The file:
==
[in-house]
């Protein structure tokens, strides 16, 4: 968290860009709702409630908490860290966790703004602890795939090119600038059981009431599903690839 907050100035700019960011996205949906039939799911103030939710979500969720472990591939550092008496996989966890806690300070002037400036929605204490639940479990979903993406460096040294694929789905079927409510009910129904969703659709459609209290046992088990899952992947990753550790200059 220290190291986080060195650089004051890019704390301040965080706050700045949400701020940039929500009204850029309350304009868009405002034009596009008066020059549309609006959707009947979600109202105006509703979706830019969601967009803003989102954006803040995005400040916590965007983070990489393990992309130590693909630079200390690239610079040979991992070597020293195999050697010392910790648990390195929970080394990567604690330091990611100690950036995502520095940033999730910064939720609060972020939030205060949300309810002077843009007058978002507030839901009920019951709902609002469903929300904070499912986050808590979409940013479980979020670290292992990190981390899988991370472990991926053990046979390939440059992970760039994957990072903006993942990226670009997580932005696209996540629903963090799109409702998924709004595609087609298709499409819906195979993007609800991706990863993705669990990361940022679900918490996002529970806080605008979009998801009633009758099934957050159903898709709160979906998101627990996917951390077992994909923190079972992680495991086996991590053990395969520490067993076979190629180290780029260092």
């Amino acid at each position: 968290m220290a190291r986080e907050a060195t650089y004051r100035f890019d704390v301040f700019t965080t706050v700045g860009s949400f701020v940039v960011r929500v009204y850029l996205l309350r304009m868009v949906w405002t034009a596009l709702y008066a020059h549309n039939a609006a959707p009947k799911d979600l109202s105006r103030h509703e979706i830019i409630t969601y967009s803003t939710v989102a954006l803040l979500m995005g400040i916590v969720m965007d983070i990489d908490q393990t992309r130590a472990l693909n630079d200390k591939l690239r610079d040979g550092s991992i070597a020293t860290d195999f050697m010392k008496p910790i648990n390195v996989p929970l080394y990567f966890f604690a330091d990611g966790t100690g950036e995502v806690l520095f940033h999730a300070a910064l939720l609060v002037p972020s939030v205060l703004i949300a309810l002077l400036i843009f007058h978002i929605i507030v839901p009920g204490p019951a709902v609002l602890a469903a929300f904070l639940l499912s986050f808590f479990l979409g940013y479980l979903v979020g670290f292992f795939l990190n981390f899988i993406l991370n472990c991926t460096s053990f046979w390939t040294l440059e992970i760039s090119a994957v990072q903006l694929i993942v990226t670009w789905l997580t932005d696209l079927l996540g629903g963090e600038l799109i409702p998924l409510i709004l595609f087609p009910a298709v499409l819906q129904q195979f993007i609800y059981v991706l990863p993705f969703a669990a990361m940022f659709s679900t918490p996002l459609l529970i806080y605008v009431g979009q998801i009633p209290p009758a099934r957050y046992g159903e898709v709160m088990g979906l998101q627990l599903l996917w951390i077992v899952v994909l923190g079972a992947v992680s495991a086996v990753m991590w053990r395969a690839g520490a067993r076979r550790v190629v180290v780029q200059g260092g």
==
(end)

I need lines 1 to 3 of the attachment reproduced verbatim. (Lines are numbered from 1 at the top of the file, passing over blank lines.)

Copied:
[in-house]
């Protein structure tokens, strides 16, 4: 968290860009709702409630908490860290966790703004602890795939090119600038059981009431599903690839 907050100035700019960011996205949906039939799911103030939710979500969720472990591939550092008496996989966890806690300070002037400036929605204490639940479990979903993406460096040294694929789905079927409510009910129904969703659709459609209290046992088990899952992947990753550790200059 220290190291986080060195650089004051890019704390301040965080706050700045949400701020940039929500009204850029309350304009868009405002034009596009008066020059549309609006959707009947979600109202105006509703979706830019969601967009803003989102954006803040995005400040916590965007983070990489393990992309130590693909630079200390690239610079040979991992070597020293195999050697010392910790648990390195929970080394990567604690330091990611100690950036995502520095940033999730910064939720609060972020939030205060949300309810002077843009007058978002507030839901009920019951709902609002469903929300904070499912986050808590979409940013479980979020670290292992990190981390899988991370472990991926053990046979390939440059992970760039994957990072903006993942990226670009997580932005696209996540629903963090799109409702998924709004595609087609298709499409819906195979993007609800991706990863993705669990990361940022679900918490996002529970806080605008979009998801009633009758099934957050159903898709709160979906998101627990996917951390077992994909923190079972992680495991086996991590053990395969520490067993076979190629180290780029260092």
């Amino acid at each position: 968290m220290a190291r986080e907050a060195t650089y004051r100035f890019d704390v301040f700019t965080t706050v700045g860009s949400f701020v940039v960011r929500v009204y850029l996205l309350r304009m868009v949906w405002t034009a596009l709702y008066a020059h549309n039939a609006a959707p009947k799911d979600l109202s105006r103030h509703e979706i830019i409630t969601y967009s803003t939710v989102a954006l803040l979500m995005g400040i916590v969720m965007d983070i990489d908490q393990t992309r130590a472990l693909n630079d200390k591939l690239r610079d040979g550092s991992i070597a020293t860290d195999f050697m010392k008496p910790i648990n390195v996989p929970l080394y990567f966890f604690a330091d990611g966790t100690g950036e995502v806690l520095f940033h999730a300070a910064l939720l609060v002037p972020s939030v205060l703004i949300a309810l002077l400036i843009f007058h978002i929605i507030v839901p009920g204490p019951a709902v609002l602890a469903a929300f904070l639940l499912s986050f808590f479990l979409g940013y479980l979903v979020g670290f292992f795939l990190n981390f899988i993406l991370n472990c991926t460096s053990f046979w390939t040294l440059e992970i760039s090119a994957v990072q903006l694929i993942v990226t670009w789905l997580t932005d696209l079927l996540g629903g963090e600038l799109i409702p998924l409510i709004l595609f087609p009910a298709v499409l819906q129904q195979f993007i609800y059981v991706l990863p993705f969703a669990a990361m940022f659709s679900t918490p996002l459609l529970i806080y605008v009431g979009q998801i009633p209290p009758a099934r957050y046992g159903e898709v709160m088990g979906l998101q627990l599903l996917w951390i077992v899952v994909l923190g079972a992947v992680s495991a086996v990753m991590w053990r395969a690839g520490a067993r076979r550790v190629v180290v780029q200059g260092g």